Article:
Tribe name Tim Belcher Pitching Coach

BY foxsports • November 6, 2009

By Tom Withers, AP Sports Writer

After a few minutes, Acta had heard enough.

"He said, 'Why are we going any farther? This is the guy,'" Shapiro said.


Belcher, who has done just about everything but pitch for the Indians,
is the first member of Acta's new staff. The 48-year-old Belcher had
spent the past eight seasons as a special assistant, instructing,
evaluating and scouting players throughout Cleveland's system.

Now, he'll coach their best ones.

"I view it as a good opportunity and challenge," Belcher said Friday.


Belcher replaces Carl Willis, who was let go after seven seasons when
the Indians fired manager Eric Wedge and his entire coaching staff last
month. Cleveland had its worst season since 1991, a slide that was tied
in many ways to the Indians' pitching problems.

It's up to Belcher to get them worked out.


The former major leaguer, who won 146 games over a 14-year career with
seven teams, is very familiar with Cleveland's arms. Belcher served as
an interim pitching coach in each of Cleveland's minor-league levels
and was an in-uniform instructor during spring training. His knowledge
of the Indians pitchers made him attractive to Acta.


"He has all the intangibles that we were looking for," said Acta, who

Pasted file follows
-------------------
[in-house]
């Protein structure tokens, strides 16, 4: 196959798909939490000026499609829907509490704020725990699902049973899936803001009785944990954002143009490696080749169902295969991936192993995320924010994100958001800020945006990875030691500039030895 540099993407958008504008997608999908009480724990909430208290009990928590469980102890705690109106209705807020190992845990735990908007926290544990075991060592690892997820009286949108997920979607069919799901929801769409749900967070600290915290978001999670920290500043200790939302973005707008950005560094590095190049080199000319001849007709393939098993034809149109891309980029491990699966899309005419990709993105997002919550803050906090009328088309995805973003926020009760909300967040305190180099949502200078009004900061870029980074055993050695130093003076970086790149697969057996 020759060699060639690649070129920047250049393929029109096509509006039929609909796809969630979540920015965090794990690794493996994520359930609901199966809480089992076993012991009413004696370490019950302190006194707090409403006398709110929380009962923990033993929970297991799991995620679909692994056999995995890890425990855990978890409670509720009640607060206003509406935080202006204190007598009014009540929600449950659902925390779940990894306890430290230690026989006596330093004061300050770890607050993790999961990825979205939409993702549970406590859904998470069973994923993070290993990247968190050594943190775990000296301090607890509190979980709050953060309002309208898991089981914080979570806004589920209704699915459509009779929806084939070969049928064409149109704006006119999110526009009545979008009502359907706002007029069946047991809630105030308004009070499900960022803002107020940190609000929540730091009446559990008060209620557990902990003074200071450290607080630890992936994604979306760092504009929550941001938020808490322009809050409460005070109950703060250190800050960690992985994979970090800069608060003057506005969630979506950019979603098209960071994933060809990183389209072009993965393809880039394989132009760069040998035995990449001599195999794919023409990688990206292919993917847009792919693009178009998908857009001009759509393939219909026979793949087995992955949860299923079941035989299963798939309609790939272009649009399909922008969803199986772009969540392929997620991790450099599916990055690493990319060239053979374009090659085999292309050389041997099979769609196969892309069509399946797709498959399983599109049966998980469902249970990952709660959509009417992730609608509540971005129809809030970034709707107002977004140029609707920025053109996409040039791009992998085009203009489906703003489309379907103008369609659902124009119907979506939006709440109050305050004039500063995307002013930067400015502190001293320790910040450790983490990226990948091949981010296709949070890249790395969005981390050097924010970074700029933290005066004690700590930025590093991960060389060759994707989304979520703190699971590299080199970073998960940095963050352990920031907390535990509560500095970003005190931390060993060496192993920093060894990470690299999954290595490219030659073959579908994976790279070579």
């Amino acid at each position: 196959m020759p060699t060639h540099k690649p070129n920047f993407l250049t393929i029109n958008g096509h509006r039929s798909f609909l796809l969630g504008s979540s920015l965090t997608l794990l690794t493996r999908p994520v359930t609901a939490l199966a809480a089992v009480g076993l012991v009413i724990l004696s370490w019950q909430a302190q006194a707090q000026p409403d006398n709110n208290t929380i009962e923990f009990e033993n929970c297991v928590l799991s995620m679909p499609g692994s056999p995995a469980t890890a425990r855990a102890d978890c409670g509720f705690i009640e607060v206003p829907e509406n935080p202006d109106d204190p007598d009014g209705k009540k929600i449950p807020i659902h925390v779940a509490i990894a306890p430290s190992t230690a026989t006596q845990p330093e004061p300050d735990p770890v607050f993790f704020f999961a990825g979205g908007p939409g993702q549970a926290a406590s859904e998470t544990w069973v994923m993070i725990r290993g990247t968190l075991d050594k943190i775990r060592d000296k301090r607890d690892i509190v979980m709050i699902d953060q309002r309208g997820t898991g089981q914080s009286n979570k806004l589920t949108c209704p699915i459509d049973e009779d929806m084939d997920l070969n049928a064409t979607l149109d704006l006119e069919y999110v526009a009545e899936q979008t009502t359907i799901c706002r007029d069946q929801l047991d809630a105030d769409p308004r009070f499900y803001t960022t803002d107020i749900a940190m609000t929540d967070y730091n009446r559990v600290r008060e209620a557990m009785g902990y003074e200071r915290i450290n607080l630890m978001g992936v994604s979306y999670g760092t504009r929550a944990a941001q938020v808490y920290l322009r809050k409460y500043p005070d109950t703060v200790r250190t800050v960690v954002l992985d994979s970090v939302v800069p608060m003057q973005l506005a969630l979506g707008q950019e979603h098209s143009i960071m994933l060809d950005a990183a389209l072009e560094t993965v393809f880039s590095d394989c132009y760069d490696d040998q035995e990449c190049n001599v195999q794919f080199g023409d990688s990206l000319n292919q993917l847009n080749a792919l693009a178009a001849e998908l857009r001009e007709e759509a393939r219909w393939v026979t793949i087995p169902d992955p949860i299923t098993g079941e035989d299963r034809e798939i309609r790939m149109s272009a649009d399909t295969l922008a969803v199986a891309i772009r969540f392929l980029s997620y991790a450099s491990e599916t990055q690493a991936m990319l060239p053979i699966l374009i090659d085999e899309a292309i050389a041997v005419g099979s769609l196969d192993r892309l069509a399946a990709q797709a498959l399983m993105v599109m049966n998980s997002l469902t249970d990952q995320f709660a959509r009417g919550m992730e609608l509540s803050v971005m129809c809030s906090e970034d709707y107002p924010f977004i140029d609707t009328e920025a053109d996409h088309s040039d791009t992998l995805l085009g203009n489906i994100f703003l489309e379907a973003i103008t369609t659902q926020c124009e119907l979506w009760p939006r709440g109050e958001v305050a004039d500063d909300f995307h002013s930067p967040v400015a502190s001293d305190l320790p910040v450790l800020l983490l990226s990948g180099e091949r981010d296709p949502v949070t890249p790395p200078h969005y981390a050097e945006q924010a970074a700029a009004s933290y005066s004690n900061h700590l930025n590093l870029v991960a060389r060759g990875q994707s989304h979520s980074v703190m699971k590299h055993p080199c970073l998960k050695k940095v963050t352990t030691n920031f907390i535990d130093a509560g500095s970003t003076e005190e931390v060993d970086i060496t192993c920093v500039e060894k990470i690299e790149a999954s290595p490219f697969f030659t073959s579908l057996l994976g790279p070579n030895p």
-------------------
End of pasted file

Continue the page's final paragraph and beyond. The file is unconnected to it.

is still interviewing candidates to fill the other coaching vacancies.
"We wanted to bring in a guy who could right this ship."


Belcher has turned down other coaching opportunities in the past, but
couldn't resist the chance to accept one about a 90-minute drive from
his home in Sparta, Ohio.

He's got his
work cut with Cleveland's pitching staff. The Indians' 5.06 ERA was the
second-highest in the AL, while opponents batted .294 against the
club's starters. The Indians are counting on Fausto Carmona to bounce
back after a disastrous season and hope Jake Westbrook makes it back
from elbow surgery.

Acta said he and Belcher have discussed pitching philosophies and they already share a common belief.


"Pound the strike zone," Acta said. "Whether your name is Fausto or
Zausto, if you're not missing bats, you better not be walking people."


Acta said he strongly considered three candidates for the job, but came
away convinced Belcher was the best qualified because of his
background, preparedness and intellect.

"One of his ex-teammates told me that he's too smart to be a pitching coach," Acta said.


Belcher has not spent much time with Acta, but he has been impressed
with Cleveland's new manager. Belcher said before accepting the job, he
did his research to learn about his new boss.

"I got nothing but rave reviews from anyone I talked to," he said.


Belcher made 373 starts in the majors before retiring in 2000. He won
at least 10 games in nine seasons and in seven of them pitched more
than 200 innings. He's been a workhorse before and isn't afraid to take
on the Indians' pitching staff, another heavy load.


"I'm challenged by it, but I wouldn't view it as a daunting task," he
said. "I've got a lot of work to do in building trust with some of the
new guys and building relationships with them."


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